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sense Meaning, Definition & Usage

  1. noun a general conscious awareness
    • a sense of security
    • a sense of happiness
    • a sense of danger
    • a sense of self
  2. noun the meaning of a word or expression; the way in which a word or expression or situation can be interpreted
    • the dictionary gave several senses for the word
    • in the best sense charity is really a duty
    • the signifier is linked to the signified
  3. noun the faculty through which the external world is apprehended
    sentiency; sensory faculty; sentience; sensation.
    • in the dark he had to depend on touch and on his senses of smell and hearing
  4. noun sound practical judgment
    gumption; mother wit; horse sense; good sense; common sense.
    • Common sense is not so common
    • he hasn't got the sense God gave little green apples
    • fortunately she had the good sense to run away
  5. noun a natural appreciation or ability
    • a keen musical sense
    • a good sense of timing
  6. verb perceive by a physical sensation, e.g., coming from the skin or muscles
    • He felt the wind
    • She felt an object brushing her arm
    • He felt his flesh crawl
    • She felt the heat when she got out of the car
  7. verb detect some circumstance or entity automatically
    • This robot can sense the presence of people in the room
    • particle detectors sense ionization
  8. verb become aware of not through the senses but instinctively
    smell out; smell.
    • I sense his hostility
    • i smell trouble
    • smell out corruption
  9. verb comprehend
    • I sensed the real meaning of his letter

Sense noun
L. sensus, from sentire, sensum, to perceive, to feel, from the same root as E. send; cf. OHG. sin sense, mind, sinnan to go, to journey, G. sinnen to meditate, to think: cf. F. sens. For the change of meaning cf. See, v. t. See Send, and cf. Assent, Consent, Scent, v. t., Sentence, Sentient.
  1. (Physiol.) A faculty, possessed by animals, of perceiving external objects by means of impressions made upon certain organs (sensory or sense organs) of the body, or of perceiving changes in the condition of the body; as, the senses of sight, smell, hearing, taste, and touch. See Muscular sense, under Muscular, and Temperature sense, under Temperature.
    Let fancy still my sense in Lethe steep. Shak.
    What surmounts the reach Of human sense I shall delineate. Milton.
    The traitor Sense recalls The soaring soul from rest. Keble.
  2. Perception by the sensory organs of the body; sensation; sensibility; feeling.
    In a living creature, though never so great, the sense and the affects of any one part of the body instantly make a transcursion through the whole. Bacon.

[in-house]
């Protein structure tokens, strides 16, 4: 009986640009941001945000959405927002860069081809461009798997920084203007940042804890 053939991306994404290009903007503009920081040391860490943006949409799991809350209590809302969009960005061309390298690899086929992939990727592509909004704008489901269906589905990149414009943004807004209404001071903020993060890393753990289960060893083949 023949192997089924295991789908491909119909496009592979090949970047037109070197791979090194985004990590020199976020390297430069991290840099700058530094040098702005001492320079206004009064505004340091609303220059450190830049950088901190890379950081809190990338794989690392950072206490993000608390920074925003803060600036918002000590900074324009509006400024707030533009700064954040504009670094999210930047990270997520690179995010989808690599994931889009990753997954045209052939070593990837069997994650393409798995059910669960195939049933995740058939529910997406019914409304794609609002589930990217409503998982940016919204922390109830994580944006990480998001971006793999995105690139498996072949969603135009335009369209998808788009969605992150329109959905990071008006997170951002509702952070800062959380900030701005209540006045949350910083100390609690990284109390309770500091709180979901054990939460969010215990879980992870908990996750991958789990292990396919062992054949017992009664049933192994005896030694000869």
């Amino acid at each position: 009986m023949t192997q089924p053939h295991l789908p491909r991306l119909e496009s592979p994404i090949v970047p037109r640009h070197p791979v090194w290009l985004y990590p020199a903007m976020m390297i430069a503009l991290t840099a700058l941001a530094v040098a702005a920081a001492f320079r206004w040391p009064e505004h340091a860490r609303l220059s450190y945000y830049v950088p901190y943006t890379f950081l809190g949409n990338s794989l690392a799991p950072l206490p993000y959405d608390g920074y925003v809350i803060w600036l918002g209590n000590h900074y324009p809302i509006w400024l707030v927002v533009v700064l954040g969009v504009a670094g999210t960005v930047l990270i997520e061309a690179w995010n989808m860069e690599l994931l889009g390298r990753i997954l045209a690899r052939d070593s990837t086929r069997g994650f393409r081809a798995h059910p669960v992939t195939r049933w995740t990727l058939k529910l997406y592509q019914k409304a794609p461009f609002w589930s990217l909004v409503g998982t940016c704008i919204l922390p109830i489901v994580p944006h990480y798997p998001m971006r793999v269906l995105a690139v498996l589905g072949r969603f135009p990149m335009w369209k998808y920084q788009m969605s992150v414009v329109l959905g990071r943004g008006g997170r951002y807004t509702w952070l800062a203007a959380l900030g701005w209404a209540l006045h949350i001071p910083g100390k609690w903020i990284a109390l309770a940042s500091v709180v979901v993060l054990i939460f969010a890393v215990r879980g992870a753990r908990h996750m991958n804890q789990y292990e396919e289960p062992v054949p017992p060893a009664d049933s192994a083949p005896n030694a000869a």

3. Perception through the intellect; apprehension; recognition; understanding; discernment; appreciation.
    This Basilius, having the quick sense of a lover. Sir P. Sidney.
    High disdain from sense of injured merit. Milton.
  4. Sound perception and reasoning; correct judgment; good mental capacity; understanding; also, that which is sound, true, or reasonable; rational meaning. "He speaks sense." Shak.
    He raves; his words are loose As heaps of sand, and scattering wide from sense. Dryden.
  5. That which is felt or is held as a sentiment, view, or opinion; judgment; notion; opinion.
    I speak my private but impartial sense With freedom. Roscommon.
    The municipal council of the city had ceased to speak the sense of the citizens. Macaulay.
  6. Meaning; import; signification; as, the true sense of words or phrases; the sense of a remark.
    So they read in the book in the law of God distinctly, and gave the sense. Neh. viii. 8.
    I think 't was in another sense. Shak.
  7. Moral perception or appreciation.
    Some are so hardened in wickedness as to have no sense of the most friendly offices. L' Estrange.
  8. (Geom.) One of two opposite directions in which a line, surface, or volume, may be supposed to be described by the motion of a point, line, or surface. Syn. -- Understanding; reason. -- Sense, Understanding, Reason. Some philosophers have given a technical signification to these terms, which may here be stated. Sense is the mind's acting in the direct cognition either of material objects or of its own mental states. In the first case it is called the outer, in the second the inner, sense. Understanding is the logical faculty, i. e., the power of apprehending under general conceptions, or the power of classifying, arranging, and making deductions. Reason is the power of apprehending those first or fundamental truths or principles which are the conditions of all real and scientific knowledge, and which control the mind in all its processes of investigation and deduction. These distinctions are given, not as established, but simply because they often occur in writers of the present day.
Sense transitive verb
imperfect & past participle Sensed ; present participle & verbal noun Sensing
  1. To perceive by the senses; to recognize. Obs. or Colloq.
    Is he sure that objects are not otherwise sensed by others than they are by him? Glanvill.

Webster 1913